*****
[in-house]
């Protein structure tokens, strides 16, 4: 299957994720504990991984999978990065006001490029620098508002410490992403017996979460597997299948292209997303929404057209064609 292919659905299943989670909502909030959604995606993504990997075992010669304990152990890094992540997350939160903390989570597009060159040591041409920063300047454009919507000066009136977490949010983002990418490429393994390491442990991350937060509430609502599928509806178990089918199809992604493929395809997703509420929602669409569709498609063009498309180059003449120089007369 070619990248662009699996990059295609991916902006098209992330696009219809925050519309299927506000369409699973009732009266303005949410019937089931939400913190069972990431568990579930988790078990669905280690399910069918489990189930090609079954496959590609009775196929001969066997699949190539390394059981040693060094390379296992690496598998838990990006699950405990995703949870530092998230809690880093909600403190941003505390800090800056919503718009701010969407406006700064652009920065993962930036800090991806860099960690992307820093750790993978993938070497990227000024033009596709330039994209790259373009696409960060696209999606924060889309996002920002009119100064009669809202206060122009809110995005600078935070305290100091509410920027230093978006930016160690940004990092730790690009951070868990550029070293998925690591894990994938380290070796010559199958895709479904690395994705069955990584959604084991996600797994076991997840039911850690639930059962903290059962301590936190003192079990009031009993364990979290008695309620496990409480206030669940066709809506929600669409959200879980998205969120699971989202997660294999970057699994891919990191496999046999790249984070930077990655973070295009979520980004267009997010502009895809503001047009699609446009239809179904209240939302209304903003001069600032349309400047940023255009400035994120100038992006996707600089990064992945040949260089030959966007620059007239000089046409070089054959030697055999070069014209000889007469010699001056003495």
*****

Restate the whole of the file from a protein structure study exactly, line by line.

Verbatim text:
[in-house]
């Protein structure tokens, strides 16, 4: 299957994720504990991984999978990065006001490029620098508002410490992403017996979460597997299948292209997303929404057209064609 292919659905299943989670909502909030959604995606993504990997075992010669304990152990890094992540997350939160903390989570597009060159040591041409920063300047454009919507000066009136977490949010983002990418490429393994390491442990991350937060509430609502599928509806178990089918199809992604493929395809997703509420929602669409569709498609063009498309180059003449120089007369 070619990248662009699996990059295609991916902006098209992330696009219809925050519309299927506000369409699973009732009266303005949410019937089931939400913190069972990431568990579930988790078990669905280690399910069918489990189930090609079954496959590609009775196929001969066997699949190539390394059981040693060094390379296992690496598998838990990006699950405990995703949870530092998230809690880093909600403190941003505390800090800056919503718009701010969407406006700064652009920065993962930036800090991806860099960690992307820093750790993978993938070497990227000024033009596709330039994209790259373009696409960060696209999606924060889309996002920002009119100064009669809202206060122009809110995005600078935070305290100091509410920027230093978006930016160690940004990092730790690009951070868990550029070293998925690591894990994938380290070796010559199958895709479904690395994705069955990584959604084991996600797994076991997840039911850690639930059962903290059962301590936190003192079990009031009993364990979290008695309620496990409480206030669940066709809506929600669409959200879980998205969120699971989202997660294999970057699994891919990191496999046999790249984070930077990655973070295009979520980004267009997010502009895809503001047009699609446009239809179904209240939302209304903003001069600032349309400047940023255009400035994120100038992006996707600089990064992945040949260089030959966007620059007239000089046409070089054959030697055999070069014209000889007469010699001056003495």